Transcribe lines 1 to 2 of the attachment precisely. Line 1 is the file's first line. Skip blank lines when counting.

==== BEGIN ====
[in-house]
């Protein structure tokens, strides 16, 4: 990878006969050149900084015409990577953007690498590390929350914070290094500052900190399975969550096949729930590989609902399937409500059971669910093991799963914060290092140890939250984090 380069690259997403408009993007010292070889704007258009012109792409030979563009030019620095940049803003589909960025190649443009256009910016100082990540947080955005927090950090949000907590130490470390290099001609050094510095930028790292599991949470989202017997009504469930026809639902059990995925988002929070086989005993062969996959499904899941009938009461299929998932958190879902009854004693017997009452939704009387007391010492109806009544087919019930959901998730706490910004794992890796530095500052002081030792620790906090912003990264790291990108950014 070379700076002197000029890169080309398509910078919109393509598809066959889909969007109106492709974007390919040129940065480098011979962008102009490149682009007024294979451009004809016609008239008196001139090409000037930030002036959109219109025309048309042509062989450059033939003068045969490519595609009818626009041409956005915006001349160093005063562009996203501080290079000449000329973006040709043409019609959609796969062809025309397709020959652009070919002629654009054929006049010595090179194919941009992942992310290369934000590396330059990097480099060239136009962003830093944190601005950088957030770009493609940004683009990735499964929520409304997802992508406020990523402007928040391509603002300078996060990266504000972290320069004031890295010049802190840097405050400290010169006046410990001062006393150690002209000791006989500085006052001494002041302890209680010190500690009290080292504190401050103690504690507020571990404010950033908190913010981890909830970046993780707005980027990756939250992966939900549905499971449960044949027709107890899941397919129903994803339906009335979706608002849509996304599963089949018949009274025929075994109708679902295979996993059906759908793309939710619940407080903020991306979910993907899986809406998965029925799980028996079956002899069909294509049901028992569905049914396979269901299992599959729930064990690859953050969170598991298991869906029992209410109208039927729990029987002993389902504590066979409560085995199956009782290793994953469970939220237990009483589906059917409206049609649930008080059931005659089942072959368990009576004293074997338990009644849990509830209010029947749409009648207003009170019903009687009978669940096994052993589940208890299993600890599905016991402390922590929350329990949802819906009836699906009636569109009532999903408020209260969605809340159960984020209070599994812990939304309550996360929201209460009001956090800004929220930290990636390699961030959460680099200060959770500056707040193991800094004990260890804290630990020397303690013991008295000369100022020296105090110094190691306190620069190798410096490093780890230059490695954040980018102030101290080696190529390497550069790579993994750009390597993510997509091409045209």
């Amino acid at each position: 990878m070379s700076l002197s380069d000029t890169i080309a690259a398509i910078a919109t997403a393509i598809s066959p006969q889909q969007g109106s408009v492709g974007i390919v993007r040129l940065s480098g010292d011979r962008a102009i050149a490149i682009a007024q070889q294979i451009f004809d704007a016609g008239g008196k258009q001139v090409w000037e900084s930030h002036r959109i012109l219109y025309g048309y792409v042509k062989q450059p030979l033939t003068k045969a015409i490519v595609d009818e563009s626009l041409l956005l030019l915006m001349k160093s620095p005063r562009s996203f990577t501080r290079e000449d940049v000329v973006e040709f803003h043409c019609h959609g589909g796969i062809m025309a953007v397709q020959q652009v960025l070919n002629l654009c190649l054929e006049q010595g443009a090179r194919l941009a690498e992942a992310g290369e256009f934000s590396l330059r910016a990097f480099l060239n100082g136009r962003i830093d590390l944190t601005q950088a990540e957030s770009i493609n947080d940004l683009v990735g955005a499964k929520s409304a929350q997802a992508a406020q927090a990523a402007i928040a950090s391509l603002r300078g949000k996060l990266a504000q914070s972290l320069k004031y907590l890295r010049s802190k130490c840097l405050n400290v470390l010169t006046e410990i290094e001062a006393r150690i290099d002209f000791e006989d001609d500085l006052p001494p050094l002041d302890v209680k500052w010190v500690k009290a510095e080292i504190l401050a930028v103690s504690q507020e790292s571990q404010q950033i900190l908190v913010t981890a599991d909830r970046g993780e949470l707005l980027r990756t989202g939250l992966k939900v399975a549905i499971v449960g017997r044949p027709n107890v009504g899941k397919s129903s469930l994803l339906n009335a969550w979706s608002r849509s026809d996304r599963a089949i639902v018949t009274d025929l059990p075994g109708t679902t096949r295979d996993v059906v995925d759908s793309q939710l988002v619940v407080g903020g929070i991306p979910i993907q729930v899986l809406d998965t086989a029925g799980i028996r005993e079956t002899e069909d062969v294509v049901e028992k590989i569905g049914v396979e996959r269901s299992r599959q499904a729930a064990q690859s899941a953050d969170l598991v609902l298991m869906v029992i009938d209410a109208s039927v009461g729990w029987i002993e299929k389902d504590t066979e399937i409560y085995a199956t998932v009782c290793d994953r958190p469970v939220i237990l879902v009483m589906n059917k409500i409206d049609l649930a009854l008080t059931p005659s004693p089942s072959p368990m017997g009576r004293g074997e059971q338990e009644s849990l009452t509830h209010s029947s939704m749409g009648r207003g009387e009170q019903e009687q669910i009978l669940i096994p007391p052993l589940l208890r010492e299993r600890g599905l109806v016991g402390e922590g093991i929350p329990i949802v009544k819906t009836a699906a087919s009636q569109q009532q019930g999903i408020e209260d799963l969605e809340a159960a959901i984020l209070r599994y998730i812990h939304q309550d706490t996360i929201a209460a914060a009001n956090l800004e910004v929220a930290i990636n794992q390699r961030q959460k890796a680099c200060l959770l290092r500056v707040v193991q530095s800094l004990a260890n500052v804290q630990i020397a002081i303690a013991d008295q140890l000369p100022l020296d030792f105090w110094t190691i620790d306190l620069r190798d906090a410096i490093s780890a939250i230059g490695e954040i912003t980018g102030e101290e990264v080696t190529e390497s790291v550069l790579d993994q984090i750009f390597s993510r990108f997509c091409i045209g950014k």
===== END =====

[in-house]
């Protein structure tokens, strides 16, 4: 990878006969050149900084015409990577953007690498590390929350914070290094500052900190399975969550096949729930590989609902399937409500059971669910093991799963914060290092140890939250984090 380069690259997403408009993007010292070889704007258009012109792409030979563009030019620095940049803003589909960025190649443009256009910016100082990540947080955005927090950090949000907590130490470390290099001609050094510095930028790292599991949470989202017997009504469930026809639902059990995925988002929070086989005993062969996959499904899941009938009461299929998932958190879902009854004693017997009452939704009387007391010492109806009544087919019930959901998730706490910004794992890796530095500052002081030792620790906090912003990264790291990108950014 070379700076002197000029890169080309398509910078919109393509598809066959889909969007109106492709974007390919040129940065480098011979962008102009490149682009007024294979451009004809016609008239008196001139090409000037930030002036959109219109025309048309042509062989450059033939003068045969490519595609009818626009041409956005915006001349160093005063562009996203501080290079000449000329973006040709043409019609959609796969062809025309397709020959652009070919002629654009054929006049010595090179194919941009992942992310290369934000590396330059990097480099060239136009962003830093944190601005950088957030770009493609940004683009990735499964929520409304997802992508406020990523402007928040391509603002300078996060990266504000972290320069004031890295010049802190840097405050400290010169006046410990001062006393150690002209000791006989500085006052001494002041302890209680010190500690009290080292504190401050103690504690507020571990404010950033908190913010981890909830970046993780707005980027990756939250992966939900549905499971449960044949027709107890899941397919129903994803339906009335979706608002849509996304599963089949018949009274025929075994109708679902295979996993059906759908793309939710619940407080903020991306979910993907899986809406998965029925799980028996079956002899069909294509049901028992569905049914396979269901299992599959729930064990690859953050969170598991298991869906029992209410109208039927729990029987002993389902504590066979409560085995199956009782290793994953469970939220237990009483589906059917409206049609649930008080059931005659089942072959368990009576004293074997338990009644849990509830209010029947749409009648207003009170019903009687009978669940096994052993589940208890299993600890599905016991402390922590929350329990949802819906009836699906009636569109009532999903408020209260969605809340159960984020209070599994812990939304309550996360929201209460009001956090800004929220930290990636390699961030959460680099200060959770500056707040193991800094004990260890804290630990020397303690013991008295000369100022020296105090110094190691306190620069190798410096490093780890230059490695954040980018102030101290080696190529390497550069790579993994750009390597993510997509091409045209």